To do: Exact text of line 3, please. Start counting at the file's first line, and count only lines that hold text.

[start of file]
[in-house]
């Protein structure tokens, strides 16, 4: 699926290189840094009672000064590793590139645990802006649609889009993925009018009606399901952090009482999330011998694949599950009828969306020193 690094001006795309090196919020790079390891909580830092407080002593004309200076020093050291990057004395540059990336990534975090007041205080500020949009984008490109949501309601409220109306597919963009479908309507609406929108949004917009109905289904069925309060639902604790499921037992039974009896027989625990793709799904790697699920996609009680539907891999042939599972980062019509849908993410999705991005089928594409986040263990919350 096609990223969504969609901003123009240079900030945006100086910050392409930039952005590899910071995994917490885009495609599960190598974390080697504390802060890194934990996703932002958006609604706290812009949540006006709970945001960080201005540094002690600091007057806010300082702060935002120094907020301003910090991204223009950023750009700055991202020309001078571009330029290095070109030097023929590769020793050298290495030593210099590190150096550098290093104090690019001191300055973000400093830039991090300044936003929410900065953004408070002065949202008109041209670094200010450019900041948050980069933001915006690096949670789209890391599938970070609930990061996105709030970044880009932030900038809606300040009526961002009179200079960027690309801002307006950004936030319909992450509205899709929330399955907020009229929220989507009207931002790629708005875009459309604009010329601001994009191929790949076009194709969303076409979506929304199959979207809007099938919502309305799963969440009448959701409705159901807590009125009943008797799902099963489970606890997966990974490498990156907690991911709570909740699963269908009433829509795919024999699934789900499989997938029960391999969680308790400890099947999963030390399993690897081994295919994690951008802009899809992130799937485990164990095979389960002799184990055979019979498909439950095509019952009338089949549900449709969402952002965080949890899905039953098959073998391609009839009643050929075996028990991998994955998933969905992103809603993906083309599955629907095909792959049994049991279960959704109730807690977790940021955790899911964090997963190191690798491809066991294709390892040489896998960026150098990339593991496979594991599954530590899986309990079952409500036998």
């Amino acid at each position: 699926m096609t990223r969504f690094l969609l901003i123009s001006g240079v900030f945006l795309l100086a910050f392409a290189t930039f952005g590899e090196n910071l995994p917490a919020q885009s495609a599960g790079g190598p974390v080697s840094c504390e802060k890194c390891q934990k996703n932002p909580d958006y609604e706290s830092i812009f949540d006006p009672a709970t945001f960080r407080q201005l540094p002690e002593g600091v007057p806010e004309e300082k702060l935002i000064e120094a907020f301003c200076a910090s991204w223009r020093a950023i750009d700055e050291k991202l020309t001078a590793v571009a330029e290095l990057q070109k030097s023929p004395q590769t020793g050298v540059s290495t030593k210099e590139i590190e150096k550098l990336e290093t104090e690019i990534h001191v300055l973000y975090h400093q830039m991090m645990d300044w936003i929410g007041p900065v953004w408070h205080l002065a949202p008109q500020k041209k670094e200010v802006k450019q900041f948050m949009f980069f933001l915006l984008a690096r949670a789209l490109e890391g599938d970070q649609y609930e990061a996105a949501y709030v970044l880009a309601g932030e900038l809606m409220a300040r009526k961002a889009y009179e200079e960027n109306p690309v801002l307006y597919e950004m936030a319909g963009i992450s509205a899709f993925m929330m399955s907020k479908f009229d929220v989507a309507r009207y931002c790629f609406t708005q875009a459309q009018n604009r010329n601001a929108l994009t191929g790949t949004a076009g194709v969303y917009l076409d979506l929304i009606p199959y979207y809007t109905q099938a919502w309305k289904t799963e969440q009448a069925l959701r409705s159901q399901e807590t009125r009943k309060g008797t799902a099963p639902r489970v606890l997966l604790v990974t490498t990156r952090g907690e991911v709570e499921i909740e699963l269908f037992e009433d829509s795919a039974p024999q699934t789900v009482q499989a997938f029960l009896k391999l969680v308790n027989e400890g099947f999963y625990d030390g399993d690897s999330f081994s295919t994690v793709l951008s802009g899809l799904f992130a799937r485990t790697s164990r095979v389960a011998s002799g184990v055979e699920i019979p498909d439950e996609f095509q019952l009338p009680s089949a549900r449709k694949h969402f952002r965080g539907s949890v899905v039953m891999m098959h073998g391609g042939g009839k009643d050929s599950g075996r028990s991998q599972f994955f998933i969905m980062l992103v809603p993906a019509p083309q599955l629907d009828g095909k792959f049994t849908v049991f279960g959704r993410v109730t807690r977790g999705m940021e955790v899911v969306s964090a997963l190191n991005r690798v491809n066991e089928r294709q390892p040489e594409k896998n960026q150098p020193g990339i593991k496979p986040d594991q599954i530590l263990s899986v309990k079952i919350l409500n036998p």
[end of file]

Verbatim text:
């Amino acid at each position: 699926m096609t990223r969504f690094l969609l901003i123009s001006g240079v900030f945006l795309l100086a910050f392409a290189t930039f952005g590899e090196n910071l995994p917490a919020q885009s495609a599960g790079g190598p974390v080697s840094c504390e802060k890194c390891q934990k996703n932002p909580d958006y609604e706290s830092i812009f949540d006006p009672a709970t945001f960080r407080q201005l540094p002690e002593g600091v007057p806010e004309e300082k702060l935002i000064e120094a907020f301003c200076a910090s991204w223009r020093a950023i750009d700055e050291k991202l020309t001078a590793v571009a330029e290095l990057q070109k030097s023929p004395q590769t020793g050298v540059s290495t030593k210099e590139i590190e150096k550098l990336e290093t104090e690019i990534h001191v300055l973000y975090h400093q830039m991090m645990d300044w936003i929410g007041p900065v953004w408070h205080l002065a949202p008109q500020k041209k670094e200010v802006k450019q900041f948050m949009f980069f933001l915006l984008a690096r949670a789209l490109e890391g599938d970070q649609y609930e990061a996105a949501y709030v970044l880009a309601g932030e900038l809606m409220a300040r009526k961002a889009y009179e200079e960027n109306p690309v801002l307006y597919e950004m936030a319909g963009i992450s509205a899709f993925m929330m399955s907020k479908f009229d929220v989507a309507r009207y931002c790629f609406t708005q875009a459309q009018n604009r010329n601001a929108l994009t191929g790949t949004a076009g194709v969303y917009l076409d979506l929304i009606p199959y979207y809007t109905q099938a919502w309305k289904t799963e969440q009448a069925l959701r409705s159901q399901e807590t009125r009943k309060g008797t799902a099963p639902r489970v606890l997966l604790v990974t490498t990156r952090g907690e991911v709570e499921i909740e699963l269908f037992e009433d829509s795919a039974p024999q699934t789900v009482q499989a997938f029960l009896k391999l969680v308790n027989e400890g099947f999963y625990d030390g399993d690897s999330f081994s295919t994690v793709l951008s802009g899809l799904f992130a799937r485990t790697s164990r095979v389960a011998s002799g184990v055979e699920i019979p498909d439950e996609f095509q019952l009338p009680s089949a549900r449709k694949h969402f952002r965080g539907s949890v899905v039953m891999m098959h073998g391609g042939g009839k009643d050929s599950g075996r028990s991998q599972f994955f998933i969905m980062l992103v809603p993906a019509p083309q599955l629907d009828g095909k792959f049994t849908v049991f279960g959704r993410v109730t807690r977790g999705m940021e955790v899911v969306s964090a997963l190191n991005r690798v491809n066991e089928r294709q390892p040489e594409k896998n960026q150098p020193g990339i593991k496979p986040d594991q599954i530590l263990s899986v309990k079952i919350l409500n036998p």